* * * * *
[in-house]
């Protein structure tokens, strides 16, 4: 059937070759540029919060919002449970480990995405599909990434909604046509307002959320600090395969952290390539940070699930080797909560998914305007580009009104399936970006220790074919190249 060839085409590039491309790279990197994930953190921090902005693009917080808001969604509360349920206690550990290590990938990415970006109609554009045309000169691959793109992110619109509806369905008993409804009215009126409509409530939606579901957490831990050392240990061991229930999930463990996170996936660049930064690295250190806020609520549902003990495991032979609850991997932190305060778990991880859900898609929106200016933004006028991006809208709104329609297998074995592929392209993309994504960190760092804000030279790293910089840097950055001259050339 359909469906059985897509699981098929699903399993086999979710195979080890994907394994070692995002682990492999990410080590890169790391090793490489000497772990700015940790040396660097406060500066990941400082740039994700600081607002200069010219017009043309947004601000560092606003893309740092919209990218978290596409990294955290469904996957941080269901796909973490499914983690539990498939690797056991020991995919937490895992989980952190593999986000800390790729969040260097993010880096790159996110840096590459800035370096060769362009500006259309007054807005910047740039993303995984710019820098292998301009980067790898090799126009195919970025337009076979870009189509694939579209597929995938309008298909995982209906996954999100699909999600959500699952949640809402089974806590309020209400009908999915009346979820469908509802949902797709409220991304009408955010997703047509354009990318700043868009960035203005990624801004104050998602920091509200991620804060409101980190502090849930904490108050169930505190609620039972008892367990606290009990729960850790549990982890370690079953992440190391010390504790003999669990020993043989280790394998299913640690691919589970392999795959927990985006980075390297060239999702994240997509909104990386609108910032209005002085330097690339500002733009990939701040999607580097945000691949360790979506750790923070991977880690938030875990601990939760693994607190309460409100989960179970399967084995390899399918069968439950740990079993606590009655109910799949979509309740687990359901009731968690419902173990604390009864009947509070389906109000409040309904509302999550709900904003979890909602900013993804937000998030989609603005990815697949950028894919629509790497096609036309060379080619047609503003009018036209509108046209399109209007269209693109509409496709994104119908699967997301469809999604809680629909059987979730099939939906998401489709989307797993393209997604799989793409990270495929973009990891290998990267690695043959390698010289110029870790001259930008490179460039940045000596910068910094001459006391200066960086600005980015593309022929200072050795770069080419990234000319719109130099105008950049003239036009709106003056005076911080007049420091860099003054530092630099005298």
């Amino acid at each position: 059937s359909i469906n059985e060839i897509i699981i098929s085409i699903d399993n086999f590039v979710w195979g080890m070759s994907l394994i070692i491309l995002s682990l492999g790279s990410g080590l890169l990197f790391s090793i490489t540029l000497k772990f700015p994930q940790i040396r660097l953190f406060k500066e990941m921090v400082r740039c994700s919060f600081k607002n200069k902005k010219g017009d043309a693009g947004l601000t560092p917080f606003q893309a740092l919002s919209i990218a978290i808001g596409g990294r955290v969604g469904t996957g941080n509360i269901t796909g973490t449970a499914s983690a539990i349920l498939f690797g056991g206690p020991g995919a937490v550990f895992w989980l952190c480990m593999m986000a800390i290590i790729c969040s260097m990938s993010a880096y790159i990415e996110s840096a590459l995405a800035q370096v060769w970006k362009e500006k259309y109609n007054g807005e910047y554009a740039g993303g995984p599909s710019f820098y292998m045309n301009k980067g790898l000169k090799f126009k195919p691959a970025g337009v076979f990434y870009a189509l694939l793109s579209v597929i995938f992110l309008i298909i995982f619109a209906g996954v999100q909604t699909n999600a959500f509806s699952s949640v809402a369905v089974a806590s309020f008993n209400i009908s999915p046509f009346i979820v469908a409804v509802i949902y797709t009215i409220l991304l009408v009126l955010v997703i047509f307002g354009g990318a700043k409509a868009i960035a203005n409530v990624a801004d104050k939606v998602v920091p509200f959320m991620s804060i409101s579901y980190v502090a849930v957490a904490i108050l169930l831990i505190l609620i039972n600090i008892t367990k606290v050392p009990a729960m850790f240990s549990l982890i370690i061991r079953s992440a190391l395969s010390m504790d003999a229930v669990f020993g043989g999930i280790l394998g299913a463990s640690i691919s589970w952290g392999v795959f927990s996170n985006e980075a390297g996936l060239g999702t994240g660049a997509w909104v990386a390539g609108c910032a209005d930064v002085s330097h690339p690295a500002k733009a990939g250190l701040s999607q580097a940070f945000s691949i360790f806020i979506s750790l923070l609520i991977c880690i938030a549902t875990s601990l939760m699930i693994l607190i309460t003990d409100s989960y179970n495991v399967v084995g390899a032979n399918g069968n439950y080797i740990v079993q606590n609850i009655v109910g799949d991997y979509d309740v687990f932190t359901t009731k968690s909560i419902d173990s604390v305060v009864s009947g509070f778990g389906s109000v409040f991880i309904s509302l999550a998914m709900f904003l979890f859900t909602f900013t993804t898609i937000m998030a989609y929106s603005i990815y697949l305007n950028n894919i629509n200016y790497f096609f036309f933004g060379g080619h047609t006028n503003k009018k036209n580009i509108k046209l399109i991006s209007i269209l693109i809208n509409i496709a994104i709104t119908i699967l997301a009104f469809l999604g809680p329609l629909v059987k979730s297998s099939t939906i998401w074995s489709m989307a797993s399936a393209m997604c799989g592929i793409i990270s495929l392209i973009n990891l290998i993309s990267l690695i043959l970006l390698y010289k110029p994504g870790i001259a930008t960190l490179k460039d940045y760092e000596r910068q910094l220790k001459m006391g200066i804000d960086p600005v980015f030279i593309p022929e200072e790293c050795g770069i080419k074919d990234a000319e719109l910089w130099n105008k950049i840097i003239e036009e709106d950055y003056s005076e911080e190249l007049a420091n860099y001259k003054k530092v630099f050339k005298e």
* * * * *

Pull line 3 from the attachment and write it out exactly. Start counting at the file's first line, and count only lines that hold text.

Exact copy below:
């Amino acid at each position: 059937s359909i469906n059985e060839i897509i699981i098929s085409i699903d399993n086999f590039v979710w195979g080890m070759s994907l394994i070692i491309l995002s682990l492999g790279s990410g080590l890169l990197f790391s090793i490489t540029l000497k772990f700015p994930q940790i040396r660097l953190f406060k500066e990941m921090v400082r740039c994700s919060f600081k607002n200069k902005k010219g017009d043309a693009g947004l601000t560092p917080f606003q893309a740092l919002s919209i990218a978290i808001g596409g990294r955290v969604g469904t996957g941080n509360i269901t796909g973490t449970a499914s983690a539990i349920l498939f690797g056991g206690p020991g995919a937490v550990f895992w989980l952190c480990m593999m986000a800390i290590i790729c969040s260097m990938s993010a880096y790159i990415e996110s840096a590459l995405a800035q370096v060769w970006k362009e500006k259309y109609n007054g807005e910047y554009a740039g993303g995984p599909s710019f820098y292998m045309n301009k980067g790898l000169k090799f126009k195919p691959a970025g337009v076979f990434y870009a189509l694939l793109s579209v597929i995938f992110l309008i298909i995982f619109a209906g996954v999100q909604t699909n999600a959500f509806s699952s949640v809402a369905v089974a806590s309020f008993n209400i009908s999915p046509f009346i979820v469908a409804v509802i949902y797709t009215i409220l991304l009408v009126l955010v997703i047509f307002g354009g990318a700043k409509a868009i960035a203005n409530v990624a801004d104050k939606v998602v920091p509200f959320m991620s804060i409101s579901y980190v502090a849930v957490a904490i108050l169930l831990i505190l609620i039972n600090i008892t367990k606290v050392p009990a729960m850790f240990s549990l982890i370690i061991r079953s992440a190391l395969s010390m504790d003999a229930v669990f020993g043989g999930i280790l394998g299913a463990s640690i691919s589970w952290g392999v795959f927990s996170n985006e980075a390297g996936l060239g999702t994240g660049a997509w909104v990386a390539g609108c910032a209005d930064v002085s330097h690339p690295a500002k733009a990939g250190l701040s999607q580097a940070f945000s691949i360790f806020i979506s750790l923070l609520i991977c880690i938030a549902t875990s601990l939760m699930i693994l607190i309460t003990d409100s989960y179970n495991v399967v084995g390899a032979n399918g069968n439950y080797i740990v079993q606590n609850i009655v109910g799949d991997y979509d309740v687990f932190t359901t009731k968690s909560i419902d173990s604390v305060v009864s009947g509070f778990g389906s109000v409040f991880i309904s509302l999550a998914m709900f904003l979890f859900t909602f900013t993804t898609i937000m998030a989609y929106s603005i990815y697949l305007n950028n894919i629509n200016y790497f096609f036309f933004g060379g080619h047609t006028n503003k009018k036209n580009i509108k046209l399109i991006s209007i269209l693109i809208n509409i496709a994104i709104t119908i699967l997301a009104f469809l999604g809680p329609l629909v059987k979730s297998s099939t939906i998401w074995s489709m989307a797993s399936a393209m997604c799989g592929i793409i990270s495929l392209i973009n990891l290998i993309s990267l690695i043959l970006l390698y010289k110029p994504g870790i001259a930008t960190l490179k460039d940045y760092e000596r910068q910094l220790k001459m006391g200066i804000d960086p600005v980015f030279i593309p022929e200072e790293c050795g770069i080419k074919d990234a000319e719109l910089w130099n105008k950049i840097i003239e036009e709106d950055y003056s005076e911080e190249l007049a420091n860099y001259k003054k530092v630099f050339k005298e």